Overconsumption and the True Environmental Impact of Black Friday and Cyber Monday
Black Friday and Cyber Monday symbolize the kickoff of the holiday shopping season. What began in the United States has now been adopted globally. While these shopping extravaganzas boost retail sales (and our serotonin levels), they come with a steep environmental impact.
How did Black Friday and Cyber Monday start?
Black Friday originated in the 1950s when a massive Army-Navy football game in Philadelphia led to chaotic Friday crowds, later dubbed "Black Friday." The crowd also drove massive spikes in retail and restaurant sales. By the late 1980s, the term spread, signifying a profitable day for stores. Black Friday has since evolved into a four-day sales event, giving rise to events like Cyber Monday.
What’s the environmental impact of Black Friday and Cyber Monday
Black Friday and Cyber Monday lead to significant waste generation as consumers pursue in-store or online deals, often resulting in overconsumption and returns. One study found that about 80% of Black Friday purchases, including their packaging, are discarded after minimal or no use. In the U.S., waste increases by 25% from Black Friday to the New Year, with packaging materials like plastic and cardboard contributing to the growing waste crisis in landfills and oceans.
Emissions and Energy Consumption
The surge in online shopping during these days leads to increased demand for transportation and energy resources. During last year’s Black Friday week, it was estimated that 1.2 million tons of CO2 was released due to trucks transporting goods around Europe. That’s 94% higher than an average week. Additionally, the energy-intensive data centers that power online retail operations contribute to carbon footprints.
All our purchases involve human contribution. But the extra profit from Black Friday's sale of even cheaper goods rarely benefits the workers. Those involved in packaging, shipping, and delivering products, especially at Amazon, face stress and long hours, up to 12-16 each day during these days. This Black Friday, Amazon workers in 30 countries are threatening to strike for better pay and working conditions.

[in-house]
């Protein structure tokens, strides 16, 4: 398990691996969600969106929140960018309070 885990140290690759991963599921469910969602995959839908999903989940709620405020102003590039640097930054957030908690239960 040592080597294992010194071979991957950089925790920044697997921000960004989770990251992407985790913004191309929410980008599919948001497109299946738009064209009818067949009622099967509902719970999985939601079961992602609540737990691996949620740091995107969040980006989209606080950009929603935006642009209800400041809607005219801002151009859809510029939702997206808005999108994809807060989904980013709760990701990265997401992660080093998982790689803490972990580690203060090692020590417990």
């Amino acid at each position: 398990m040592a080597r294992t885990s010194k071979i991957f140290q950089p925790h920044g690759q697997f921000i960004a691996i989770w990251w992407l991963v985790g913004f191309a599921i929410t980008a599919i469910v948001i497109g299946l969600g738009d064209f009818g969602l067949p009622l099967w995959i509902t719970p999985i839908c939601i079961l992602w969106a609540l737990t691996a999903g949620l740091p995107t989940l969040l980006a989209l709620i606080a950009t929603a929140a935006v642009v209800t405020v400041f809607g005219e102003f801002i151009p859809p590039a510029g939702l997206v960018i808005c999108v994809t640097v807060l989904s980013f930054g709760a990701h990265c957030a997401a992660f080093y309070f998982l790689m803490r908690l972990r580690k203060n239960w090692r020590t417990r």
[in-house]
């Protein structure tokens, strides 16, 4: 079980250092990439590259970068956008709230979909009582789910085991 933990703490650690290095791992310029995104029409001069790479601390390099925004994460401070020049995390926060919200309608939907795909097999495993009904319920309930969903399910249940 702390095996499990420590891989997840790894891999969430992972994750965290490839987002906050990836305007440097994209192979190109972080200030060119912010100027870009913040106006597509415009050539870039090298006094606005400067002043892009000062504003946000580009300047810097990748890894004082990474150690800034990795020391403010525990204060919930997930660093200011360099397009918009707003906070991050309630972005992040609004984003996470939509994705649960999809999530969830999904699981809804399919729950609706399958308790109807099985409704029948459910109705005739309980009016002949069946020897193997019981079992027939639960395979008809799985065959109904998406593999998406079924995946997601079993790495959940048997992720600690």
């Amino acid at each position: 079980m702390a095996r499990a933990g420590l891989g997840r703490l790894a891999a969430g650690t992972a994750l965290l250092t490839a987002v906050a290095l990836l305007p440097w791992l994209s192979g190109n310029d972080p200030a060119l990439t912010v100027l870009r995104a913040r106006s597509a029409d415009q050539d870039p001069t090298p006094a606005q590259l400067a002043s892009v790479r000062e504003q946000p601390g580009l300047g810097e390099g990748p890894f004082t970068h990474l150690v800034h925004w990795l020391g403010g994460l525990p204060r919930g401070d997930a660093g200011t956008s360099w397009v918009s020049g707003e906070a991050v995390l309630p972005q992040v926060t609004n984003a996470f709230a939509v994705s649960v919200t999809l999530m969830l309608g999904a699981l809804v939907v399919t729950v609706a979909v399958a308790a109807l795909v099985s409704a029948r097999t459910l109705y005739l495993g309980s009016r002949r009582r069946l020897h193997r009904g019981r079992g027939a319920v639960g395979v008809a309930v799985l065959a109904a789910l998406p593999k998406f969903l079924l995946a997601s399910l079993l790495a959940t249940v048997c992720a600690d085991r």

Alternatives to Black Friday and Cyber Monday
Rather than giving in to time-limited sales, consider waiting until you genuinely need something. Instead, get involved in sustainable initiatives like Giving Tuesday or Buy Nothing Day, which encourages sustainable shopping and helps avoid overconsumption.
Pick Sustainable Brands
Look for brands that prioritize sustainability. Take Patagonia, for example. They have been avoiding it for years. Plenty of others are on the same path, so you've got options!
Try Secondhand Shopping
Embrace the circular economy by exploring second-hand options or try your hand at sustainable gifting. Thrifting, buying vintage, or participating in local swap events can reduce the demand for new products and minimize the environmental impact of consumerism.
As we navigate the holiday shopping season, it is crucial to recognize and address the environmental impact of Black Friday and Cyber Monday. By adopting mindful consumption practices, we as consumers can play a vital role in mitigating the negative effects of rampant consumerism on our planet.
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